Random Shapes

March 12 - June 15, 2007

Overview

The study of random shapes started over 100 years ago as a collection of examples, e.g. those arising from Brownian Motion. It has turned out to be a meeting place for probability theory, mathematics, physics, combinatorics, computer science, and certain areas of algebra. Recent advances in areas diverse as brain imaging, astrophysics, nanotechnology, and communications and sensor networks have been driven by notions related to random shapes or motions, and random transport. The past decade has seen both an explosion of results as well as new structures (for example, O. Schramm’s SLE processes) that unify various problems. While much progress has been made, this is still a very young field. For example, one is lacking a theory similar to SLE for generating random surfaces. The purpose of this program is to bring together experts from these rapidly developing areas in mathematics and the sciences to share new ideas and study new problems. We are mainly concerned with structures in two or three dimensions, as they have a strong connection to biology and physics, but some of the topics to be covered concern higher dimensional Euclidean spaces and some problems with networks may have no specified ambient dimension. Besides these general areas, there will also be activity in the study of random shapes and complex geometries arising in brain mapping and astrophysics. The topics to be covered include:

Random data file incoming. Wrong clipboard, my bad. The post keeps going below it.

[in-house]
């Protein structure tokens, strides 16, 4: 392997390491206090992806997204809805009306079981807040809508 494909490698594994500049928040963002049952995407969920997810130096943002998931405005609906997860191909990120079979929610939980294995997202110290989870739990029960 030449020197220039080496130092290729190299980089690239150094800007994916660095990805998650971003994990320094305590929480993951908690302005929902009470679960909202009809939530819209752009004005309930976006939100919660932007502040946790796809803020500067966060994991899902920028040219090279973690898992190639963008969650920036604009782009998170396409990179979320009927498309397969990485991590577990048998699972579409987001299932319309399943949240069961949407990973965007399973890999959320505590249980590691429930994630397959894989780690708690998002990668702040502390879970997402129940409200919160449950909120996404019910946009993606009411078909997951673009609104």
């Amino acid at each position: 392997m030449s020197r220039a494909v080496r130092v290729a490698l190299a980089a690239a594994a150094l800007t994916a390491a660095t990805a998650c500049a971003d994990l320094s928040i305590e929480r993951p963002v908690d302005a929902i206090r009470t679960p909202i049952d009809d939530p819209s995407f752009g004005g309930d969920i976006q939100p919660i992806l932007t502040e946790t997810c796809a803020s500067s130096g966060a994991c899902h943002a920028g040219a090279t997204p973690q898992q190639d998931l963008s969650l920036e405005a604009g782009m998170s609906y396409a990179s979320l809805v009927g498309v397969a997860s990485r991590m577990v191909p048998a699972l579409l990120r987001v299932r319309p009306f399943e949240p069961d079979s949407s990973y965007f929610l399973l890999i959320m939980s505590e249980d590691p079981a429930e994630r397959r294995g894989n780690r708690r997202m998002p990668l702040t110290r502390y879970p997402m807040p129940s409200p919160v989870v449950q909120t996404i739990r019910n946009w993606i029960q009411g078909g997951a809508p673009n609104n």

Mathematics

Brownian and fractional Brownian Motion; SLE and related Löwner evolution; geometry of the Gaussian free field; self-avoiding random walk; percolation; random shapes and Wiener space in representation theory; random curves, surfaces, and growth processes; random minimal surfaces; random conformal or quasiconformal mappings; random Teichmüller theory and univalent dynamics; random welding maps; random triangulations and metrics on surfaces; 3D image processing for complex geometries; PDE’s related to growth processes.

Physics

Random curves and surfaces in conformal field theory, quantum gravity, and string theory; simulations of random curves and surfaces; folding, shrinking, wrinkling, and buckling of surfaces and membranes; random folding of polymers; geometry of random fields; electrodeposition and rough boundaries in electrochemistry; diffusion limited aggregation; branching structures and random transport; large scale cosmic fields and structures; random structures and diffusion in nanotechnology.

Computer Science

Random trees, circuits, graphs, branching processes, and related algorithms; random partitions and metrics; random polytopes; random routing and transport; random search algorithms; dynamic networks, graphs, and spanners; complex geometries in communication and sensor networks; 3D graphics for complex surfaces; computational geometry for random surfaces and sets.

Organizing Committee

Igor Frenkel (Yale University, Mathematics)
Peter Jones, Chair (Yale University, Mathematics)
Richard Kenyon (University of British Columbia, Mathematics)
Stanley Osher (IPAM, Mathematics)
Nicholas Read (Yale University, Physics)
Steffen Rohde (University of Washington, Mathematics)
Bernard Sapoval (École Polytechnique, Physics)
Leon Takhtajan (SUNY Stony Brook, Mathematics)